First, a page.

Bursitis treatment

Bursitis may go away over time. If they don’t, the doctor will focus on reducing pain and inflammation and preserving mobility to prevent disability and recurrence. He or she may refer you to a rheumatologist, an orthopaedic surgeon or a physical therapist for specialized treatment, if necessary. When properly treated, most of these conditions don’t result in permanent joint damage or disability.

Common bursitis treatment options include:

Rest and Splints

Many soft tissue conditions are caused by muscle overuse, so the first treatment may include resting the painful area or avoiding a particular activity for a while. Splints, braces or slings allow a particular area to rest until the pain eases.

Hot and Cold Therapy

A cold compress can help reduce initial swelling and pain. Cold therapy is usually most effective during the first 48 hours after overuse, injury or swelling begins. After 48 hours or for chronic (long-term) pain, dry or moist heat (e.g., warm bath) may be more helpful than cold compresses.

Over-the-Counter and Prescription Medicines

These medicines help relieve pain and/or inflammation. The doctor may recommend an over-the-counter analgesic (pain reliever), such as acetaminophen or a nonsteroidal anti-inflammatory drug (NSAID), such as aspirin, ibuprofen or naproxen. Depending on the severity of the symptoms, doctors may prescribe a stronger version of an analgesic or NSAID.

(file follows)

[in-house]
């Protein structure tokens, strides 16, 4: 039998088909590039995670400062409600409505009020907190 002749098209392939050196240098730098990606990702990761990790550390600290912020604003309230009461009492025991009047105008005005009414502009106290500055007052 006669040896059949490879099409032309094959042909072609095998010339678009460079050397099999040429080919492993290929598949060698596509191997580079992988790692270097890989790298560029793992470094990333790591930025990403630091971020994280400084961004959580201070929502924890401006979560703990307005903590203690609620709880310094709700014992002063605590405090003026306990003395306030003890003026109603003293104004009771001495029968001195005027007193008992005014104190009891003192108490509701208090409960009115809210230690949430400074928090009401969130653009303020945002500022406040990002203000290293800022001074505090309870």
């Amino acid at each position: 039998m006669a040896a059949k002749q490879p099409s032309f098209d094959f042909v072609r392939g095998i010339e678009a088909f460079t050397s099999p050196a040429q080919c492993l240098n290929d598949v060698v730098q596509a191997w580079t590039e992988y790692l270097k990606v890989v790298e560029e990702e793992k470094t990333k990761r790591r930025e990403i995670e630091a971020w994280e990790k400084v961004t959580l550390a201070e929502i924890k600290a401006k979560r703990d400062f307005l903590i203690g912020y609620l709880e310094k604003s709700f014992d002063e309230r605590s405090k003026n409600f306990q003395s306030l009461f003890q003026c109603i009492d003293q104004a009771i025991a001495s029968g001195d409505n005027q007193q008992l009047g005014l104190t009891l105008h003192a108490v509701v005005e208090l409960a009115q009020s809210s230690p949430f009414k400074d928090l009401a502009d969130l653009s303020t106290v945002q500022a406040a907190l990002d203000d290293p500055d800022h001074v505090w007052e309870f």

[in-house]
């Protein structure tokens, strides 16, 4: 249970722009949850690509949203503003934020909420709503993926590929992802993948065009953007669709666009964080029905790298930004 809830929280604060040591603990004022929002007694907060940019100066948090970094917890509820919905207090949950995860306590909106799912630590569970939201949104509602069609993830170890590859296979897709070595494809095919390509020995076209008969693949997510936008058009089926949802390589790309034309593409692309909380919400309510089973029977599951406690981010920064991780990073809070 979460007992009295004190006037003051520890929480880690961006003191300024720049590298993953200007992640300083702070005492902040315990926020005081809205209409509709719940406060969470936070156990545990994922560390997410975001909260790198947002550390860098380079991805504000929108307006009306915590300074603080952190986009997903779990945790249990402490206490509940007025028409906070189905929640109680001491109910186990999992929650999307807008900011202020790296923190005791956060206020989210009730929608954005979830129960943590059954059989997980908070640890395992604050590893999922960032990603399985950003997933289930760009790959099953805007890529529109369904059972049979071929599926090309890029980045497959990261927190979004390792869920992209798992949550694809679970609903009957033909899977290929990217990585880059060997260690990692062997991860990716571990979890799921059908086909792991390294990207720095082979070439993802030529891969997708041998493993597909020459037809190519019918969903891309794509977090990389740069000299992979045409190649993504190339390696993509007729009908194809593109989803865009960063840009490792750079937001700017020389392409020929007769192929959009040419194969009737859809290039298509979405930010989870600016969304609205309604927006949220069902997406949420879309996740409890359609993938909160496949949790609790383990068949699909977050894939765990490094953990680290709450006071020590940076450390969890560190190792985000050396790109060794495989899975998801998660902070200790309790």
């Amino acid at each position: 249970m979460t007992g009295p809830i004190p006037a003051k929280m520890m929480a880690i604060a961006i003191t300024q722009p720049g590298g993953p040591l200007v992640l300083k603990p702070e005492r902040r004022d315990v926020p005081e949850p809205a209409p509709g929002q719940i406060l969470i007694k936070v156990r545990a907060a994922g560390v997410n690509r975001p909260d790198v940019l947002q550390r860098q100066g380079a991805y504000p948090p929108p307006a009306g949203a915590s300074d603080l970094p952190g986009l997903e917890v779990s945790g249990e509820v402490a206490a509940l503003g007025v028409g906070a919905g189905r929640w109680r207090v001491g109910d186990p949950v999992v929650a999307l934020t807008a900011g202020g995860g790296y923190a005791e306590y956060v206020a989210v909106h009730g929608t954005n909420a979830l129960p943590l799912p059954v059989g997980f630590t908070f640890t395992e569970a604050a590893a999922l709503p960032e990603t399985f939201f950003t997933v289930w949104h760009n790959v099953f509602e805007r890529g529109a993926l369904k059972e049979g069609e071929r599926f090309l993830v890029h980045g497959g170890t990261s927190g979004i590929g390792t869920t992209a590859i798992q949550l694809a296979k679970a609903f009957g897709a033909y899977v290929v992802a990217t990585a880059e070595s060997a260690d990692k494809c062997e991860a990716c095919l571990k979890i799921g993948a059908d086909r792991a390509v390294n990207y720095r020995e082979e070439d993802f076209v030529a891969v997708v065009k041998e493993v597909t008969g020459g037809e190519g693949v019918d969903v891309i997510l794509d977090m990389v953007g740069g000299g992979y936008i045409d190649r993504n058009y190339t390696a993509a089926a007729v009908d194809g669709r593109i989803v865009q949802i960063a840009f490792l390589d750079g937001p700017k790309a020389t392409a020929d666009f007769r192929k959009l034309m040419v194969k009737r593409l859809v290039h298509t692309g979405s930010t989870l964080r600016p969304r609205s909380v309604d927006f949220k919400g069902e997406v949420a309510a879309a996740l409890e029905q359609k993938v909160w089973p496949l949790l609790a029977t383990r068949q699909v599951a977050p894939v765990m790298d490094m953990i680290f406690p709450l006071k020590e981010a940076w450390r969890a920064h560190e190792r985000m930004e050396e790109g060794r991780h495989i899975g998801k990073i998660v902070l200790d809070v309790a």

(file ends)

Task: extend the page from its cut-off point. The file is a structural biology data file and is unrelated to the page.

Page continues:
Corticosteroids Injections

Corticosteroids are powerful anti-inflammatory medicines. They are injected directly into a joint in a doctor’s office.

Physical Therapy

A physical therapist can provide the following:

  • Hot/cold treatments, ultrasound (sound wave), laser and water therapy
  • Soft tissue or joint mobilization (manual therapy)
  • Orthotics or pressure-relieving devices for the arms and legs
  • A personalized exercise program
  • Analysis of posture and walking
  • Education regarding appropriate activities to allow healing to occur

Occupational Therapy

An occupational therapist can recommend modifications for daily activities and work habits to prevent re-injury. He can create hand and wrist splints and suggest assistive devices to help make daily activities easier.


Used when an inflamed bursa must be surgically drained; removing the affected bursa is rarely necessary.

Prevention of Bursitis

Some types of bursitis cannot be prevented. There are certain things you can do to help reduce your risk of bursitis due to overstrain or overuse of a joint. These prevention methods include the following:

Exercise, warming up, and stretching: Exercise and stretching help keep the muscles conditioned, which makes it less likely for bursitis to occur.

Using kneeling pads: If you know you will be kneeling for a long period of time, use a padding to reduce the pressure on your knees.

Taking breaks: Make sure to alternate repetitive tasks with rest so the joints do not become over-strained.

Lifting properly: Bend your knees when you lift. Failing to do so puts extra stress on the bursae in your hips.

Wheeling heavy loads: Avoid carrying heavy loads as carrying heavy loads puts stress on the bursae in your shoulders.

Maintaining a healthy weight: Being overweight places more stress on your joints.

A bursa is a fluid-filled sac that cushions the bone from other moving parts, such as tendons, muscles, and skin. Bursitis is when the bursa becomes inflamed, and usually happens with overuse or injury. Bursitis is not the same thing as tendonitis.